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Vintage Pulp Jun 26 2022
BRINKER OF DISCOVERY
Sometimes to find yourself you need to lose yourself.


It's probably fair to call Beebo Brinker a legendary novel—or at least a notable one. Last in a series of lesbian themed tales written by Ann Bannon, née Ann Weldy, but written as a prequel to the other books, it came out in 1962 and follows young Beebo as she arrives in New York City's Greenwich Village and quickly becomes the most intriguing and sought after denizen of the local scene, searching for and finding herself with the help of her roommate Jack Mann, and a trio of diverse sexual partners.

Of the three, her true love is Paula Ash, who arrives too soon to hold on to a Beebo bent on exploring her boundaries. Part of that exploration involves following a famous actress named Venus Bogardus to Los Angeles, where she's contracted to star in a television show called Million Dollar Baby (no relation to the Clint Eastwood movie). Having found her way out of the closet in Greenwich Village, in Hollywood Beebo has to go right back in to protect Venus's public persona.

Beebo Brinker is a talky book, melodramatic in parts, and highly romantic as well, which Bannon manages to make work thanks to better than average authorial skills, a good sense of Village life, and of course an excellent feel for her main character. Even so, we can't recommend it for everyone simply because it's a tale of self discovery and those tend to be more compelling for people below a certain age. If you've compiled a lot of life experience you probably won't find Beebo's groping her way to sexual awakening very fascinating. But objectively, it's a good book, and we liked it.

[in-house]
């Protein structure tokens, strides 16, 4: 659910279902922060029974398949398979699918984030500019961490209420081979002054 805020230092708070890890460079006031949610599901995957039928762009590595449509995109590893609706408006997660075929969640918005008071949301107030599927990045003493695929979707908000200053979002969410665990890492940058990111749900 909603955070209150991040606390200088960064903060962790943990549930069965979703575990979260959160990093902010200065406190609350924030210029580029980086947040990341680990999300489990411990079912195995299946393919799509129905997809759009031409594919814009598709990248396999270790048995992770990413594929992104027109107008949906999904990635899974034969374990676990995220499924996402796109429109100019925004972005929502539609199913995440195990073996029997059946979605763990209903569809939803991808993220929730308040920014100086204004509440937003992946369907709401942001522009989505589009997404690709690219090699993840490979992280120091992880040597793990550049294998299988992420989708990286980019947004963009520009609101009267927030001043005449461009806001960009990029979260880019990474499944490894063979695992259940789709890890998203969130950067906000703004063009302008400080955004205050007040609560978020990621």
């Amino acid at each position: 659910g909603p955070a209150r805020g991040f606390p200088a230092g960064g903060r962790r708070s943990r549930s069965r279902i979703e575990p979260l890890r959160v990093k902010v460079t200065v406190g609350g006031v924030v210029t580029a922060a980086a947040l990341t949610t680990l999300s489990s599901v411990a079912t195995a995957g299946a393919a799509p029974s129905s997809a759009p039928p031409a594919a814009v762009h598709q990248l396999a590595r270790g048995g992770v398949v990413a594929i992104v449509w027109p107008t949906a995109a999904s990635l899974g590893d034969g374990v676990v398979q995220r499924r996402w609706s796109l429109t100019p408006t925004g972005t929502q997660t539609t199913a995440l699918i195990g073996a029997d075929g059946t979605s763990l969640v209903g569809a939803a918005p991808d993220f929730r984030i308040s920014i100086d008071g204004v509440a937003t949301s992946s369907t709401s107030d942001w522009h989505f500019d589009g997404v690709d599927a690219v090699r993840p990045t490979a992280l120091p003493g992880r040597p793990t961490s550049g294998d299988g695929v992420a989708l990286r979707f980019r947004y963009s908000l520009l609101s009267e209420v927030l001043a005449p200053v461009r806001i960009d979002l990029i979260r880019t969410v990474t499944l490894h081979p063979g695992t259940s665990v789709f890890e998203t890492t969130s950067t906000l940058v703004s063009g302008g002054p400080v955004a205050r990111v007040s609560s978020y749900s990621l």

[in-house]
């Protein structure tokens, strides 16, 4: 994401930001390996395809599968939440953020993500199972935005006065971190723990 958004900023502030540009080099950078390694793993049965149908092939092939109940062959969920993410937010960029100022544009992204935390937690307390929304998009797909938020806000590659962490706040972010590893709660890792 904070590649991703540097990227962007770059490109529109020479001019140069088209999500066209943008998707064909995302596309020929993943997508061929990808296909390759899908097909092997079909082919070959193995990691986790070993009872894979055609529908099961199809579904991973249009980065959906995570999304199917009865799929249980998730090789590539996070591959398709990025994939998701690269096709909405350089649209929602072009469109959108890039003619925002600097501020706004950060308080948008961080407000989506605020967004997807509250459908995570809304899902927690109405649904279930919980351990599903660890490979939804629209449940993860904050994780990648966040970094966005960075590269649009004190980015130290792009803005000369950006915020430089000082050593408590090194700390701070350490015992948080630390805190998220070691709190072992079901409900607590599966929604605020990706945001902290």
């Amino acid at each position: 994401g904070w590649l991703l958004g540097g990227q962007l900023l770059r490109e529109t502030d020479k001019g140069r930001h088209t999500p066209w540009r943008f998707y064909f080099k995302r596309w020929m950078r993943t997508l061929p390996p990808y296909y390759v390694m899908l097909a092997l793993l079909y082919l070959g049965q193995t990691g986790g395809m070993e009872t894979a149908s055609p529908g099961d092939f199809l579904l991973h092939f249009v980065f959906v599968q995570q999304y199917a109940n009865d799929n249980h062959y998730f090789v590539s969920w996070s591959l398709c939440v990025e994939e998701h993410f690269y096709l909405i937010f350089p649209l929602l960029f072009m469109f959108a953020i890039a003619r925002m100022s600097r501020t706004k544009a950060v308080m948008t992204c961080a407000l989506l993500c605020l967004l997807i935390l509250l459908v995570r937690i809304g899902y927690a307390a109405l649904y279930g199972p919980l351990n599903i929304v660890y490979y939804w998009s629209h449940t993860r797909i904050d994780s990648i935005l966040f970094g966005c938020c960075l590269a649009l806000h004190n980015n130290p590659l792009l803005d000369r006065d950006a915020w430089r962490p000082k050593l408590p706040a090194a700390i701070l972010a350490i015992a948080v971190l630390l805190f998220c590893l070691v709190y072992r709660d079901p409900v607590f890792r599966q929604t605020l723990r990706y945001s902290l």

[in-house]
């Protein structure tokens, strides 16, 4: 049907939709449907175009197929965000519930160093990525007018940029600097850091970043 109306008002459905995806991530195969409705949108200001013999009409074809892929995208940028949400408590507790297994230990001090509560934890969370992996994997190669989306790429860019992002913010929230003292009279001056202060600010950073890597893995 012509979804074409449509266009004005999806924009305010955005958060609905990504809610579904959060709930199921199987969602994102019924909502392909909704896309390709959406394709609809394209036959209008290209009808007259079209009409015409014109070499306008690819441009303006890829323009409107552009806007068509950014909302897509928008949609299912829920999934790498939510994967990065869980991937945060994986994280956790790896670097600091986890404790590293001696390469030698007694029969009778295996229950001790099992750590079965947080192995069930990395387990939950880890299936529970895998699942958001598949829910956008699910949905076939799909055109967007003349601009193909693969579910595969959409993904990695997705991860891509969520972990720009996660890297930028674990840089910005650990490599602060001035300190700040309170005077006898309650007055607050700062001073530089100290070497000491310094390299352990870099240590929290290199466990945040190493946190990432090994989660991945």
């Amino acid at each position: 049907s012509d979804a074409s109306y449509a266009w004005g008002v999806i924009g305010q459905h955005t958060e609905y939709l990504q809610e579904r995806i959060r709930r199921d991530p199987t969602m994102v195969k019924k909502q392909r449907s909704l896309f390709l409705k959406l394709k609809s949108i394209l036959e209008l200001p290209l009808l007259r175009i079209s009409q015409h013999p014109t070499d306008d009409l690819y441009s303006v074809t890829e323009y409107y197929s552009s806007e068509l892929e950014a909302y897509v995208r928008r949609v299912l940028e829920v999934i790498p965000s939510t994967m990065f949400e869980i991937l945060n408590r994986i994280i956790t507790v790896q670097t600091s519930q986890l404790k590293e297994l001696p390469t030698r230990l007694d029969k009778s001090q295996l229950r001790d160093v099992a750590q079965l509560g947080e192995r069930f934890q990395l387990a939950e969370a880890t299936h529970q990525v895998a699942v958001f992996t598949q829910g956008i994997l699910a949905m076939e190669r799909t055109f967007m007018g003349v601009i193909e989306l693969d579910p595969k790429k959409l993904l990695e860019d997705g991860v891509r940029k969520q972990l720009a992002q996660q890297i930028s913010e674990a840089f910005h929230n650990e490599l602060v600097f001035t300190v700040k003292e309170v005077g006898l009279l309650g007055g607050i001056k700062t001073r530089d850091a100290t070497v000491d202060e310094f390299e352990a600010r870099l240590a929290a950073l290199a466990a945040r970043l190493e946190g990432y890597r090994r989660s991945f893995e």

The cover on this Gold Medal edition, if you didn't recognize the style immediately, is by Robert McGinnis, and the image is custom made for the novel, showing Beebo upon her arrival in the Village with a wicker suitcase and no idea where to go, standing on the corner of Bleecker and Gay Streets. If you've spent time in the Village you know that Bleecker and Gay don't intersect in reality, so that was McGinnis taking a little license. His cover is, in all respects, excellent work.
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Vintage Pulp Jun 1 2022
THE HOT GIRL UPSTAIRS
Reality says she's way out of his league. Entertainment tradition says she isn't.


Above you see a poster for the Marilyn Monroe comedy The Seven Year Itch, which we're taking a close look at today because it's a pulp movie. No, really. It isn't a pulp movie in a standard way, but how can we ignore a film, even though it's a comedy, that happens to be about the pulp industry? Perhaps some of you have forgotten this detail, but co-star Tom Ewell plays an editor at a 25¢ publishing house, where among other important duties he repackages literary classics with sexy, good-girl-art covers. If you look just below, Ewell's secretary Marguerite Chapman displays the company's latest reimagining—a racy makeover of Louisa May Alcott's Little Women. They've featured scantily clad women in the art, and added the tagline: “The secrets of a girls dormitory.” So even though thousands of online scribes have written about The Seven Year Itch, its setting in the pulp publishing realm demands that we discuss it too.